She was walking across the street several hundred feet in front of our car when she stopped. Right in the middle of the intersection.
My 16-year-old nephew was driving and, since he was still quite a ways away, hadn’t yet reduced his speed, but we were gaining on her now. And she was still standing there, facing us in her long shorts, bikini top, and buzz cut hair.
My brother suggested slowing down as we got closer and closer, and so my nephew began to brake and change lanes. Apparently she had not seen us.
But as we changed lanes, so did she. Again, directly in front of the car. And though we were slowing, now we were very close. My nephew slammed on the brakes, changed back to the other lane, and narrowly missed taking down the young woman. As we passed, she look perturbed. She threw her hands up like we had just ticked her off, and the wild look in her eyes made us think we should keep our distance.
But then I noticed the blood. The wild-eyed pedestrian had dried blood smeared all over her abdomen between the top of her shorts and the bottom of her bikini. This woman needed help, but then, if we stopped, so might we.
After we passed her and made sure she was safely on the other side of the road, my nephew pulled over on the shoulder and we called 9-1-1. We were still not sure what we had witnessed. A dare, a suicide attempt, a drug-crazed high?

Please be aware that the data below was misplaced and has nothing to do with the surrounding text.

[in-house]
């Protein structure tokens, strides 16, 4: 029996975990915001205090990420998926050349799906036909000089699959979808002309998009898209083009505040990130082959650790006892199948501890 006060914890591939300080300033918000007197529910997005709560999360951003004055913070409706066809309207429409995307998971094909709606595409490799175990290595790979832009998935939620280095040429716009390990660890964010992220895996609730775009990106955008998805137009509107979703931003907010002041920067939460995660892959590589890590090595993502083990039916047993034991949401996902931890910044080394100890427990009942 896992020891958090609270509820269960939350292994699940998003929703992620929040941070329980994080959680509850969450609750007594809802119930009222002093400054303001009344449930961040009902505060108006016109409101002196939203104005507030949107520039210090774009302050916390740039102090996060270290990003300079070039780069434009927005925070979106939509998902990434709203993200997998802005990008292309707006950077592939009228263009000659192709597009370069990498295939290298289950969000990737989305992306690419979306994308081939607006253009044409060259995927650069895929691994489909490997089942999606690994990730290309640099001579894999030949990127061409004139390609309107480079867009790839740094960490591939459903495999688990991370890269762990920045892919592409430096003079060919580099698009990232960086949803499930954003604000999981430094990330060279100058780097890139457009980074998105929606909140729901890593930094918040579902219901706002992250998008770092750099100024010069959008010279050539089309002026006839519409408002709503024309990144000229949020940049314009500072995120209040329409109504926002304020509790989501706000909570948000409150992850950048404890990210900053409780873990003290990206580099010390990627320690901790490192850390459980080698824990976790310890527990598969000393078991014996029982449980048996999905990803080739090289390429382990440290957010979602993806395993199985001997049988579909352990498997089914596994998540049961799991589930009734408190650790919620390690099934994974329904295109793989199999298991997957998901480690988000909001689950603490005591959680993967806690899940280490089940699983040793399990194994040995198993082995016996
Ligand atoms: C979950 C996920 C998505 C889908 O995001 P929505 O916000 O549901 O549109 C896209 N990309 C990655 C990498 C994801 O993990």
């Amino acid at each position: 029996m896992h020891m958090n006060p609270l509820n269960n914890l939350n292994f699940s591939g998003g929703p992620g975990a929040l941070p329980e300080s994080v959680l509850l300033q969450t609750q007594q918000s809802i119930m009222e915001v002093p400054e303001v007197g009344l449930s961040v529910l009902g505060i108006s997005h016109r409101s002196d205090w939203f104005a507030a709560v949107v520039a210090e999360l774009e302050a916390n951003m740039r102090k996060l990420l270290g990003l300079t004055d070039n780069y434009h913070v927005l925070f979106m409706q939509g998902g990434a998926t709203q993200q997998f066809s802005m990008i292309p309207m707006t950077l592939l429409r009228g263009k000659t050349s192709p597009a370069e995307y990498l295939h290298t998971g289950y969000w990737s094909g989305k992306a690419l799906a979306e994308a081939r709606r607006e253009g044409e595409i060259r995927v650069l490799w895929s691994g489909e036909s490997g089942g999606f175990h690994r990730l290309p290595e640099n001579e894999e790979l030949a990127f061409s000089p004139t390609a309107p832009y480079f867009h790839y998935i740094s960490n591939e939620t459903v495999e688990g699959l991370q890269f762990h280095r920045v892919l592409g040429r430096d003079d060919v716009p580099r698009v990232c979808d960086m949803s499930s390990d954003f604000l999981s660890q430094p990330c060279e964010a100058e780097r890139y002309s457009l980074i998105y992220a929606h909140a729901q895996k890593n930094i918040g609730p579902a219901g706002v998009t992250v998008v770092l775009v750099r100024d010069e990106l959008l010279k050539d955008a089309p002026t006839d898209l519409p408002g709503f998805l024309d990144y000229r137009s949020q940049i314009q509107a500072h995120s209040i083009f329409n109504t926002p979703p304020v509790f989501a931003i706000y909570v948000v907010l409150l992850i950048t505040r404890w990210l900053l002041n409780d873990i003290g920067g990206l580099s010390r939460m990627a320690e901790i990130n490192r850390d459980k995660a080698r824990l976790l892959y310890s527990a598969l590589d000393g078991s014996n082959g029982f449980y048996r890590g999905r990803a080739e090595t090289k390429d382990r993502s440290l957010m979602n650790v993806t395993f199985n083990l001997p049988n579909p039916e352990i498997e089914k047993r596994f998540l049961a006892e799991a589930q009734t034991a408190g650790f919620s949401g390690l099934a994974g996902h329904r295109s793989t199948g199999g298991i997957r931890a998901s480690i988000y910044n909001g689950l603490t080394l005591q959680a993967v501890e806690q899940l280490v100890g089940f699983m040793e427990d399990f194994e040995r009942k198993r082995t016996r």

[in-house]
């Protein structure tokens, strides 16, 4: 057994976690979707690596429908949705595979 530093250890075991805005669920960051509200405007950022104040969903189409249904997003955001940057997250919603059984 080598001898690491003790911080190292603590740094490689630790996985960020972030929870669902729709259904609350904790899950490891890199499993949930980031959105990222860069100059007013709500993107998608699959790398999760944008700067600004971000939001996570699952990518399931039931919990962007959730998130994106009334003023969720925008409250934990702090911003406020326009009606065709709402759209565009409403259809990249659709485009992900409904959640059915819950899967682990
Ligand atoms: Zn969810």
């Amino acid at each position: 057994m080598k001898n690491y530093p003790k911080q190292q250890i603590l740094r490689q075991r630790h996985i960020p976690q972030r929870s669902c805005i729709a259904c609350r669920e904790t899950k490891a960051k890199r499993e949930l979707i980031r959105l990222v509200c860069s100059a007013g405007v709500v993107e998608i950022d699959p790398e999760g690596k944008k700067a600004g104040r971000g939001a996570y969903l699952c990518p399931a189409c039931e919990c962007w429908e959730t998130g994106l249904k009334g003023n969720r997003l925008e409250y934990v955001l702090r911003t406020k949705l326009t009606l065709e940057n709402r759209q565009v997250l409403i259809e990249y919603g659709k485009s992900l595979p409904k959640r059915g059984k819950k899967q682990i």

Before long, the police arrived and began talking with her, and when we swung back around to let them know we were the 9-1-1 callers, the police said we were right in calling. She had had WAY too much to drink.
I have thought a lot about that night and that woman since it happened. I couldn’t help thinking about what a tragedy would have taken place had it been dark, had my nephew not been able to brake in time, had the woman quickly jumped back to the other lane at the last minute. It’s more the stuff of movies than of real life to me, but not to her. And it would have marked us all for life.
I also was overwhelmed by the frenzied stream of emotions I felt within the space of a couple of minutes — and then within the space of several days: curiosity, concern, fear, judgment, contempt, pity, relief. I certainly didn’t want to be like the crowds who watched brutal attacks on women or homeless men dying without raising a hand. But I also couldn’t tell what was going on behind those bloodshot eyes and in the life of that blood-smeared body. Had I missed an opportunity for compassion because of fear? Was it enough just to call the police and make sure she was safe?
And then I imagined Jesus running out into that street. Grabbing that blood-stained girl he loved, throwing her aside just before the car plowed over Him. That’s what he does for us: finds us at our worst, steps into our lives, and accepts the full force of the speeding car of God’s wrath. I pray we all have a second chance to see the truth of that.